Publications by authors named "Vasiliki Lagou"

55 Publications

Sex-dimorphic genetic effects and novel loci for fasting glucose and insulin variability.

Nat Commun 2021 01 5;12(1):24. Epub 2021 Jan 5.

Department of Biostatistics and Data Science, Division of Public Health Sciences, Wake Forest University School of Medicine, Winston-Salem, NC, USA.

Differences between sexes contribute to variation in the levels of fasting glucose and insulin. Epidemiological studies established a higher prevalence of impaired fasting glucose in men and impaired glucose tolerance in women, however, the genetic component underlying this phenomenon is not established. We assess sex-dimorphic (73,089/50,404 women and 67,506/47,806 men) and sex-combined (151,188/105,056 individuals) fasting glucose/fasting insulin genetic effects via genome-wide association study meta-analyses in individuals of European descent without diabetes. Here we report sex dimorphism in allelic effects on fasting insulin at IRS1 and ZNF12 loci, the latter showing higher RNA expression in whole blood in women compared to men. We also observe sex-homogeneous effects on fasting glucose at seven novel loci. Fasting insulin in women shows stronger genetic correlations than in men with waist-to-hip ratio and anorexia nervosa. Furthermore, waist-to-hip ratio is causally related to insulin resistance in women, but not in men. These results position dissection of metabolic and glycemic health sex dimorphism as a steppingstone for understanding differences in genetic effects between women and men in related phenotypes.
View Article and Find Full Text PDF

Download full-text PDF

Source
http://dx.doi.org/10.1038/s41467-020-19366-9DOI Listing
http://www.ncbi.nlm.nih.gov/pmc/articles/PMC7785747PMC
January 2021

Microglia Require CD4 T Cells to Complete the Fetal-to-Adult Transition.

Cell 2020 08 22;182(3):625-640.e24. Epub 2020 Jul 22.

VIB Center for Brain and Disease Research, VIB, Leuven 3000, Belgium; Department of Microbiology and Immunology, KU Leuven-University of Leuven, Leuven 3000, Belgium; Laboratory of Lymphocyte Signalling and Development, The Babraham Institute, Cambridge CB22 3AT, UK. Electronic address:

The brain is a site of relative immune privilege. Although CD4 T cells have been reported in the central nervous system, their presence in the healthy brain remains controversial, and their function remains largely unknown. We used a combination of imaging, single cell, and surgical approaches to identify a CD69 CD4 T cell population in both the mouse and human brain, distinct from circulating CD4 T cells. The brain-resident population was derived through in situ differentiation from activated circulatory cells and was shaped by self-antigen and the peripheral microbiome. Single-cell sequencing revealed that in the absence of murine CD4 T cells, resident microglia remained suspended between the fetal and adult states. This maturation defect resulted in excess immature neuronal synapses and behavioral abnormalities. These results illuminate a role for CD4 T cells in brain development and a potential interconnected dynamic between the evolution of the immunological and neurological systems. VIDEO ABSTRACT.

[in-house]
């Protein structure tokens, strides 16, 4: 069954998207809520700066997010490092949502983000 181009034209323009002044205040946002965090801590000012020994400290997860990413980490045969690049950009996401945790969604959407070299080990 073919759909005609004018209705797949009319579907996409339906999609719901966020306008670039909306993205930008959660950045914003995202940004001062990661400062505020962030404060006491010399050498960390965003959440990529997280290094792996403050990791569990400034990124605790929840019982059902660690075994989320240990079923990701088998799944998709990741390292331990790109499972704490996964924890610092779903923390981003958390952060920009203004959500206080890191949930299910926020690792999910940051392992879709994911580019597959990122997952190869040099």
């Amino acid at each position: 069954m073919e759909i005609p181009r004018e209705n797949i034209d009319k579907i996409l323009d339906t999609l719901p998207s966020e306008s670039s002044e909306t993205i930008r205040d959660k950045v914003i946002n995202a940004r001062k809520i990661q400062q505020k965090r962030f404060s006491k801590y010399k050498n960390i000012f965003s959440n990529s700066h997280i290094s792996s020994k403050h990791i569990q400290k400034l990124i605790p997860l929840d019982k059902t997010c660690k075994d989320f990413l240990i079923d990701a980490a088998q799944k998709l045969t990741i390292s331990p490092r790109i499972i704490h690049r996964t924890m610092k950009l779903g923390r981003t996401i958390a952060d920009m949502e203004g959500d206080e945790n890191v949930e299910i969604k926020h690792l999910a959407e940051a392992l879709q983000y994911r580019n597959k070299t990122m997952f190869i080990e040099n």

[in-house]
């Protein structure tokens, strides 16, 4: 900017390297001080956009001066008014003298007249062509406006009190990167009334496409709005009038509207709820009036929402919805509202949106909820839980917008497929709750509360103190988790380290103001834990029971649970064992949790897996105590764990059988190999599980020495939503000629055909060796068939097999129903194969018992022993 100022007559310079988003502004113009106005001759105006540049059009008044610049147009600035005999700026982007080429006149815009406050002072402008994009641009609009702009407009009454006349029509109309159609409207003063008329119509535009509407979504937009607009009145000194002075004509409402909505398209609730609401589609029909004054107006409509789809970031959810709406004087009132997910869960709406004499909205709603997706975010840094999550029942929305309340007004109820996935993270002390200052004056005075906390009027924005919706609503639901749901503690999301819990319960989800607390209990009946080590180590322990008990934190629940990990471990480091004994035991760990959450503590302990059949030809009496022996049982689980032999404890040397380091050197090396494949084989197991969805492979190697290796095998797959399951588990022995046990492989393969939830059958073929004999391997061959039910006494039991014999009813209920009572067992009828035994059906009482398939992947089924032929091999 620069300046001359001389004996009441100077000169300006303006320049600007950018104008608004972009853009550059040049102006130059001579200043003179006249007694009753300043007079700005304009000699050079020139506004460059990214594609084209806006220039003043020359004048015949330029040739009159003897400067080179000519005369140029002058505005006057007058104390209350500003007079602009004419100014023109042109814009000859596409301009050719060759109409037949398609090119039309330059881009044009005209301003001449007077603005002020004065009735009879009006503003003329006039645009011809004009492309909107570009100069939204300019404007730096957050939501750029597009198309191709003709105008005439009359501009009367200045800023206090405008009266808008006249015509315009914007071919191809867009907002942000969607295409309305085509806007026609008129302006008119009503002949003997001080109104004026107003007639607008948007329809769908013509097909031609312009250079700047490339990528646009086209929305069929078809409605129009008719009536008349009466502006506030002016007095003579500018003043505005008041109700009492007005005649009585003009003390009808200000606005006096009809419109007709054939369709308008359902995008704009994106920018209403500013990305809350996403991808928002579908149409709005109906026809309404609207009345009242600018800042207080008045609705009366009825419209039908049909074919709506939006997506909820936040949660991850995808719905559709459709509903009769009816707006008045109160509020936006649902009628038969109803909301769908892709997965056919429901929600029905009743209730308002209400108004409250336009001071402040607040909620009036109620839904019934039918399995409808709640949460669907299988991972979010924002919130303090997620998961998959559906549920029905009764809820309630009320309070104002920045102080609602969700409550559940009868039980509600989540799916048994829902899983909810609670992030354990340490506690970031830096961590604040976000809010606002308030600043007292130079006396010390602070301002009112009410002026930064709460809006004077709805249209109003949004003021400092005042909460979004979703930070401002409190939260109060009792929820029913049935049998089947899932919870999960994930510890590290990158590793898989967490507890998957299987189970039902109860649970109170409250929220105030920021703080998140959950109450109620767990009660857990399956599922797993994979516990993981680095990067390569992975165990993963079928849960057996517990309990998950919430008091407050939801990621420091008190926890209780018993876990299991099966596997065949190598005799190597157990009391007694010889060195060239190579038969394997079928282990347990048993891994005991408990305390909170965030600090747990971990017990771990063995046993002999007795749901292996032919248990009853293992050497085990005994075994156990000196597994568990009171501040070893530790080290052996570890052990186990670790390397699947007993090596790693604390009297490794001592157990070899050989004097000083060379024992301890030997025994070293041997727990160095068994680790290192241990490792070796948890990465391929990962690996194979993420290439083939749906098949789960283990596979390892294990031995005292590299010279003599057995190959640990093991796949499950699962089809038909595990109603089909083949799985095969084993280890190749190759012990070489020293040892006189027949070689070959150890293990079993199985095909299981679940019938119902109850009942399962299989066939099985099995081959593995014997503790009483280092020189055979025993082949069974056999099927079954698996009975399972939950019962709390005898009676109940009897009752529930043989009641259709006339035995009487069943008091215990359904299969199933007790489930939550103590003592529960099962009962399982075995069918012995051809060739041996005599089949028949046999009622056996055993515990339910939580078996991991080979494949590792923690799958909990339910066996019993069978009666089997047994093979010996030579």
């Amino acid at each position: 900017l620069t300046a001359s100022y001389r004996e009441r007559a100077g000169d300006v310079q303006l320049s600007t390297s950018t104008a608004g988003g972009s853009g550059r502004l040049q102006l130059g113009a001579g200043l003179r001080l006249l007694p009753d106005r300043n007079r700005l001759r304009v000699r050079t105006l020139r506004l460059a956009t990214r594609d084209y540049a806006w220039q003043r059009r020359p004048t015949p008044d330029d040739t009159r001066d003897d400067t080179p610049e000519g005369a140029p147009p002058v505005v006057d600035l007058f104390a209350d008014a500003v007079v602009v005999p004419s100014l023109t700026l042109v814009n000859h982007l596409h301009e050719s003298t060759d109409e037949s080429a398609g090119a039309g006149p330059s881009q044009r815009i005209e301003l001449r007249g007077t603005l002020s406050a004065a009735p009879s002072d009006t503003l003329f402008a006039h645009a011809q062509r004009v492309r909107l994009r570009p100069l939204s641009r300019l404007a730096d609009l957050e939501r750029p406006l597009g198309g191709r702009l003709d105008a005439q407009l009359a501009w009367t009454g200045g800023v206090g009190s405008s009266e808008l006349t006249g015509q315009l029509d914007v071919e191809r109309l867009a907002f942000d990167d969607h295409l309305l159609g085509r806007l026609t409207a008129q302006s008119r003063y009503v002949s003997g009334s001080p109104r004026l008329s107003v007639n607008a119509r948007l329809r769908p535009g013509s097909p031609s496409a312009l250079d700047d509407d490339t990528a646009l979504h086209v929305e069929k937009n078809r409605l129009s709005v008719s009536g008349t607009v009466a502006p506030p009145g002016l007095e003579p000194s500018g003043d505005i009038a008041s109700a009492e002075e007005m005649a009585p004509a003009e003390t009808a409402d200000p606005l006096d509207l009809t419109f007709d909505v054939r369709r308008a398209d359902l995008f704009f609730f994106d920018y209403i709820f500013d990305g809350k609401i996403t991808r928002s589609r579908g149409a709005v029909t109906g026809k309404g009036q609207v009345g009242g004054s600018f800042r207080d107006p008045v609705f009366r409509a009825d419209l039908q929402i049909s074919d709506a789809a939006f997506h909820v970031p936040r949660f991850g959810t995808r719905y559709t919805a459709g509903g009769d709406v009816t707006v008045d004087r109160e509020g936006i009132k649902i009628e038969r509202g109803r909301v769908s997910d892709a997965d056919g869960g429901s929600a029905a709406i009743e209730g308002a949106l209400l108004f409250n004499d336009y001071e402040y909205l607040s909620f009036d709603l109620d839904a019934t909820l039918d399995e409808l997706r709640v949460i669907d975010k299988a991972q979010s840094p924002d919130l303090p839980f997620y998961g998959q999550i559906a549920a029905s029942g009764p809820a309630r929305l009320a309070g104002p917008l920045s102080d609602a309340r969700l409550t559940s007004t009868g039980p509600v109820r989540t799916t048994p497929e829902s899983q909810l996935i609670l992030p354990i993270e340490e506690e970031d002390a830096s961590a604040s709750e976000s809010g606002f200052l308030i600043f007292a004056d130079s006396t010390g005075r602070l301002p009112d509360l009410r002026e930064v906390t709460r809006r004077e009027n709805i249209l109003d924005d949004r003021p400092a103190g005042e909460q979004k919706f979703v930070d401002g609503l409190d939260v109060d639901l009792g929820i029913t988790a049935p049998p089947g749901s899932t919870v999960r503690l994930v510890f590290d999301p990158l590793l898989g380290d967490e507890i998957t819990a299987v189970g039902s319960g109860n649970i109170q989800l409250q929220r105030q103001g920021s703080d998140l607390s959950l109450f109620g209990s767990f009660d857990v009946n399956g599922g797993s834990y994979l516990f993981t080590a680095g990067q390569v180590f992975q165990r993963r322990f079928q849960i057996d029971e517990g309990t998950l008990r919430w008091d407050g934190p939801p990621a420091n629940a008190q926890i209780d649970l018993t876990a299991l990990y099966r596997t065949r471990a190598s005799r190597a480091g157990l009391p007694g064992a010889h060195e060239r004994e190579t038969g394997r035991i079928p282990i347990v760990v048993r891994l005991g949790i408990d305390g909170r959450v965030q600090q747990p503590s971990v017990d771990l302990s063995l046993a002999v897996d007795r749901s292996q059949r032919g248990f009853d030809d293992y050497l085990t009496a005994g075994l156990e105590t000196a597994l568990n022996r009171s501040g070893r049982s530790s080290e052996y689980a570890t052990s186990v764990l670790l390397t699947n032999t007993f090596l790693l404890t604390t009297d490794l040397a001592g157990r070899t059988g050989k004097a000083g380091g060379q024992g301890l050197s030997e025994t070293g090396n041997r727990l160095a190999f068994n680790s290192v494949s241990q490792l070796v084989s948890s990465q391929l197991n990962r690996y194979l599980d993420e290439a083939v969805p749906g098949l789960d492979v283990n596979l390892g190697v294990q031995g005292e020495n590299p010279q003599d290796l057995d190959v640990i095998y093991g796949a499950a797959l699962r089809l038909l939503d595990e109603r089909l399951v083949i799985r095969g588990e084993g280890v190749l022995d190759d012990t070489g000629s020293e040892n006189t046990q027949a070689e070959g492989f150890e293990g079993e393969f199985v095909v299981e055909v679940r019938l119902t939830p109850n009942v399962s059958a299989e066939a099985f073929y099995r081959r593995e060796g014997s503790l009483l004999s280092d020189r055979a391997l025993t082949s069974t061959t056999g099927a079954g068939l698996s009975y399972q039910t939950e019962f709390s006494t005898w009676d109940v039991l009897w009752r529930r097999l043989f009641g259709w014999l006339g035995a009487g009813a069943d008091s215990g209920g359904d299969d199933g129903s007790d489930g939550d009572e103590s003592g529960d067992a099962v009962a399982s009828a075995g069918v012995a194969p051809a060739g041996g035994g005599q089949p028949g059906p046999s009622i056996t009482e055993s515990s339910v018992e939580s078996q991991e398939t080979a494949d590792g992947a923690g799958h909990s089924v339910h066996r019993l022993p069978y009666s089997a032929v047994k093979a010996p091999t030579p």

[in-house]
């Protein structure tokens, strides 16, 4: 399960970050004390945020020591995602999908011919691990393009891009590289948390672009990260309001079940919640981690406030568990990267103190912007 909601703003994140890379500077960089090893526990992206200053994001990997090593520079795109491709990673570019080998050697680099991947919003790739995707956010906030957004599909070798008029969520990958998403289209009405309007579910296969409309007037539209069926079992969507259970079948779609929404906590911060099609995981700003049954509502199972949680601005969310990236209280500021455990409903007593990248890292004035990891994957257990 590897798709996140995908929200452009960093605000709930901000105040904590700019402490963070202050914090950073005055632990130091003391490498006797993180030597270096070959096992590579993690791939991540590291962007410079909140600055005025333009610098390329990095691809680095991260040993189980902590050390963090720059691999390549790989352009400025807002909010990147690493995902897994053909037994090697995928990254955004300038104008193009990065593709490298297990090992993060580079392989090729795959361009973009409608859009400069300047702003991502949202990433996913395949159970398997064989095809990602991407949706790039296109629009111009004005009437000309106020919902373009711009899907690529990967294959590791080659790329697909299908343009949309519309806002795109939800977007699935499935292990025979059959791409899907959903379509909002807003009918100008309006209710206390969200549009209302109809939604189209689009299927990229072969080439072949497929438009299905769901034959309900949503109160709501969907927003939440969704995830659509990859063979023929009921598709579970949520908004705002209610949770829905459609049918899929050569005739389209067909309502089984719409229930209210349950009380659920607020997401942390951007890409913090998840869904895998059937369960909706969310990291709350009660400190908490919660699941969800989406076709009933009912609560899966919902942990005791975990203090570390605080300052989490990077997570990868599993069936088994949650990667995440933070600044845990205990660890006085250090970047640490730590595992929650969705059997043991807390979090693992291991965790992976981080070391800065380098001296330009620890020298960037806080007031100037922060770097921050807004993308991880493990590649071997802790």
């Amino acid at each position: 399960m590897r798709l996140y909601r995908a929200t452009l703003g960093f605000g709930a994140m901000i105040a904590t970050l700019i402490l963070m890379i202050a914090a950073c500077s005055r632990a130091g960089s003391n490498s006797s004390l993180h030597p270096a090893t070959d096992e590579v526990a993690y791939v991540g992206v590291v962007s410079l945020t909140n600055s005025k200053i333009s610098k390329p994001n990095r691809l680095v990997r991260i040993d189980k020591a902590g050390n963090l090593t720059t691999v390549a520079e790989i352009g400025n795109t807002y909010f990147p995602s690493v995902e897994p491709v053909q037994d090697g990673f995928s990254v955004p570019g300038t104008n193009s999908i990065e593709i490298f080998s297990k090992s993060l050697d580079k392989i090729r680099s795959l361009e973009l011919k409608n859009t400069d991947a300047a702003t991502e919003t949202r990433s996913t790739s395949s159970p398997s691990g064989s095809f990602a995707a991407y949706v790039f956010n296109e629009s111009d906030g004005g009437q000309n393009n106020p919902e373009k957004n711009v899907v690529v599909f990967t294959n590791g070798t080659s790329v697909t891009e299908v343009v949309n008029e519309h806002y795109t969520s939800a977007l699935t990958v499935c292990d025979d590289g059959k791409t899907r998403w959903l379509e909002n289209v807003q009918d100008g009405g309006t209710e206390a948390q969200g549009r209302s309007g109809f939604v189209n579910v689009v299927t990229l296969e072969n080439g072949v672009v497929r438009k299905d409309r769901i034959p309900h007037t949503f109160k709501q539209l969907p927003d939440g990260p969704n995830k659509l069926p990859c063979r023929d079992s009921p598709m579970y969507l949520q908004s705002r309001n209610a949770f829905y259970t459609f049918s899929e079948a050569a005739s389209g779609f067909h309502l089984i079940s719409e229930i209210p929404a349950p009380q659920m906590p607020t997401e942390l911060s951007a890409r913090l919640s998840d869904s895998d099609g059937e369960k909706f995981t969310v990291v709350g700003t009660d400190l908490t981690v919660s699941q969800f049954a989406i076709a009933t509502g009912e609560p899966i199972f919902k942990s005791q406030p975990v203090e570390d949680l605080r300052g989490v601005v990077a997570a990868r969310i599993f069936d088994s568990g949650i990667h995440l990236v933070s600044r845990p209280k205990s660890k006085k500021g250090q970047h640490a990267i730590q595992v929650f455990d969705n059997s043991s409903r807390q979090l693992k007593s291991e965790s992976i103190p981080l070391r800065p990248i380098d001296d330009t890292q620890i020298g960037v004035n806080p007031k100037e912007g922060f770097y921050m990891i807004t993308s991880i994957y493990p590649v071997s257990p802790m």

View Article and Find Full Text PDF

Download full-text PDF

Source
http://dx.doi.org/10.1016/j.cell.2020.06.026DOI Listing
http://www.ncbi.nlm.nih.gov/pmc/articles/PMC7427333PMC
August 2020

Heterogeneous Effects of Calorie Content and Nutritional Components Underlie Dietary Influence on Pancreatic Cancer Susceptibility.

Cell Rep 2020 07;32(2):107880

Laboratory of Lymphocyte Signalling and Development, The Babraham Institute, Babraham Research Campus, Cambridge CB22 3AT, UK; VIB Center for Brain and Disease Research, VIB, Leuven 3000, Belgium; Department of Microbiology and Immunology, KU Leuven-University of Leuven, Leuven 3000, Belgium. Electronic address:

Pancreatic cancer is a rare but fatal form of cancer, the fourth highest in absolute mortality. Known risk factors include obesity, diet, and type 2 diabetes; however, the low incidence rate and interconnection of these factors confound the isolation of individual effects. Here, we use epidemiological analysis of prospective human cohorts and parallel tracking of pancreatic cancer in mice to dissect the effects of obesity, diet, and diabetes on pancreatic cancer. Through longitudinal monitoring and multi-omics analysis in mice, we found distinct effects of protein, sugar, and fat dietary components, with dietary sugars increasing Mad2l1 expression and tumor proliferation. Using epidemiological approaches in humans, we find that dietary sugars give a MAD2L1 genotype-dependent increased susceptibility to pancreatic cancer. The translation of these results to a clinical setting could aid in the identification of the at-risk population for screening and potentially harness dietary modification as a therapeutic measure.
View Article and Find Full Text PDF

Download full-text PDF

Source
http://dx.doi.org/10.1016/j.celrep.2020.107880DOI Listing
http://www.ncbi.nlm.nih.gov/pmc/articles/PMC7370178PMC
July 2020

Defective Sec61α1 underlies a novel cause of autosomal dominant severe congenital neutropenia.

J Allergy Clin Immunol 2020 11 20;146(5):1180-1193. Epub 2020 Apr 20.

Department of Microbiology and Immunology, Laboratory of Adaptive Immunity, KU Leuven, Leuven, Belgium; VIB-KU Leuven Center for Brain and Disease Research, Leuven, Belgium; Laboratory of Lymphocyte Signalling and Development, The Babraham Institute, Babraham Research Campus, Cambridge, United Kingdom. Electronic address: